To study the production of PHA by the mixed microbial consortium, the consortium was grown in a 2 L batch bioreactor using 10 g/L acetic acid as the sole carbon source and a C:N ratio of 10:1 (mol/mol). Samples were taken every 12 h and analyzed for the substrate concentration, total cell dry mass (CDM), and for the PHA content within the CDM, see Figure 3. The PHA content within the dried biomass increased gradually during bacterial growth, reaching a maximum amount of PHA within the cell dry mass of 50.4% after 110–120 h. When acetate depleted, a decrease in the PHA content of the dried biomass was observed. This pattern was reproducible and observed before by other researchers [5]. Besides PHA synthases for biopolymer production, these bacteria can produce PHA depolymerases to initiate its metabolization. To prevent PHA degradation, the PHA depolymerase(s) could be knocked out, as was done for Pseudomonas putida KT2442 and Rhodobacter sphaeroides HJ [32,33].

3.3. Extraction and Identification of PHA

In order to study the PHA produced, it was extracted from the bacterial cells. Here, we used a chloroform extraction method, as described in the materials and methods section. A white product was obtained after chloroform extraction of the lyophilized red-brown colored cell pellets, see Figure S1 in the supplementary materials. Using both GC and 1H NMR, the extracted product was confirmed to be pure PHB, see Figure S2 and Figure S3. The production of pure PHB was expected since the consortium was fed with acetate as the sole carbon source.

3.4. Genomic (Diversity) Analysis of the Mixed Microbial Consortium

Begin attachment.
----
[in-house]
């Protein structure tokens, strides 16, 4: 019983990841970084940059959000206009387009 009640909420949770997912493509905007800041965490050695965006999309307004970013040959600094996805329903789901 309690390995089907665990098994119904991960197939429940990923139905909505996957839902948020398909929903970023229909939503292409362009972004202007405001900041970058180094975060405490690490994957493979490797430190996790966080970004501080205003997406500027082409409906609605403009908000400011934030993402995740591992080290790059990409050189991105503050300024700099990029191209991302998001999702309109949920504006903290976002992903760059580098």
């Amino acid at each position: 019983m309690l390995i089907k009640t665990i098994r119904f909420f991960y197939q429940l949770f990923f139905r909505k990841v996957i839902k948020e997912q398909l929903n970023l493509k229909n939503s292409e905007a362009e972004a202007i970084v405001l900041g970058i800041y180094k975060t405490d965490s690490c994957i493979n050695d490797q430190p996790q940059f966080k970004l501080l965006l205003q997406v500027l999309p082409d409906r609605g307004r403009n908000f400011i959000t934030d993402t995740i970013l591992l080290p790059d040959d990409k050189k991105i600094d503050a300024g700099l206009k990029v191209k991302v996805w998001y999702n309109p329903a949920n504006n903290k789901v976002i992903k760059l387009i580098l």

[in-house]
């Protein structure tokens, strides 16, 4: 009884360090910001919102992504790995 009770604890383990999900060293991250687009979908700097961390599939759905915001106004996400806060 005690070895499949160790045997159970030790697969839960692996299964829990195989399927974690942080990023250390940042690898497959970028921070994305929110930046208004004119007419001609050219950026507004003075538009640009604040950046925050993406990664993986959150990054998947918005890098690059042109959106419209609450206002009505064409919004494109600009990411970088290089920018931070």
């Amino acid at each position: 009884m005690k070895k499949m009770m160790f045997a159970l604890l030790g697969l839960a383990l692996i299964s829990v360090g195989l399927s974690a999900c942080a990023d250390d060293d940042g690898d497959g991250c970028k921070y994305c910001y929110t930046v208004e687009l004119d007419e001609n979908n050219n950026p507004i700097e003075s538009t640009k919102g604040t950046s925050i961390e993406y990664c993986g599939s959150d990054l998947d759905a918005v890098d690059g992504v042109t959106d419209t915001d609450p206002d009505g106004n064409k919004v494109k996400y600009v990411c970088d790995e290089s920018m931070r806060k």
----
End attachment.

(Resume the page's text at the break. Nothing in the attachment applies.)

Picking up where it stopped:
In order to identify the predominant PHA-producing organism in the mixed microbial consortium, probably being a flock forming PHB-producing bacterium that settles by gravity, the genomic diversity of this mixed microbial consortium was studied by 16S-rDNA analysis. Two samples were analyzed, one of the original consortium retrieved from the industrial pilot reactor and one after two months of enrichment in the 5 L lab-scale selector. In the pilot reactor, several Thauera spp. were abundantly present, with one dominating with 24% of the total community. This predominant species became even more predominant after two months of growth in the feast–famine operated 5 L selector-reactor. An increase from 24 to approximately 40% was observed, see Figure 4 and Table 1 and Table 2. However, the abundance of the other Thauera species reduced significantly over the two months. The predominant species was further identified, showing >99.9% homology with Thauera aminoaromatica MZ1T [34,35]. Additionally, a new group of organisms increased significantly after several months of enrichment: the planctomycetes, ubiquitous bacteria that live in all sorts of habitats [36]. The dominating species in this group is Algisphaera spp., belonging to the class Phycisphaerae, known to be associated with aquatic phototrophs [37]. Since these phototrophs were not present in detectable amounts in the original PHA-producing industrial pilot reactor, we did not focus on these microorganisms for their involvement in PHA production. The relative abundance of all species belonging to the Bacteroidetes-phylum did not change significantly during the enrichment-period, either. Therefore the focus of our study was on the proteobacteria, and on the T. aminoaromatica sp. specifically.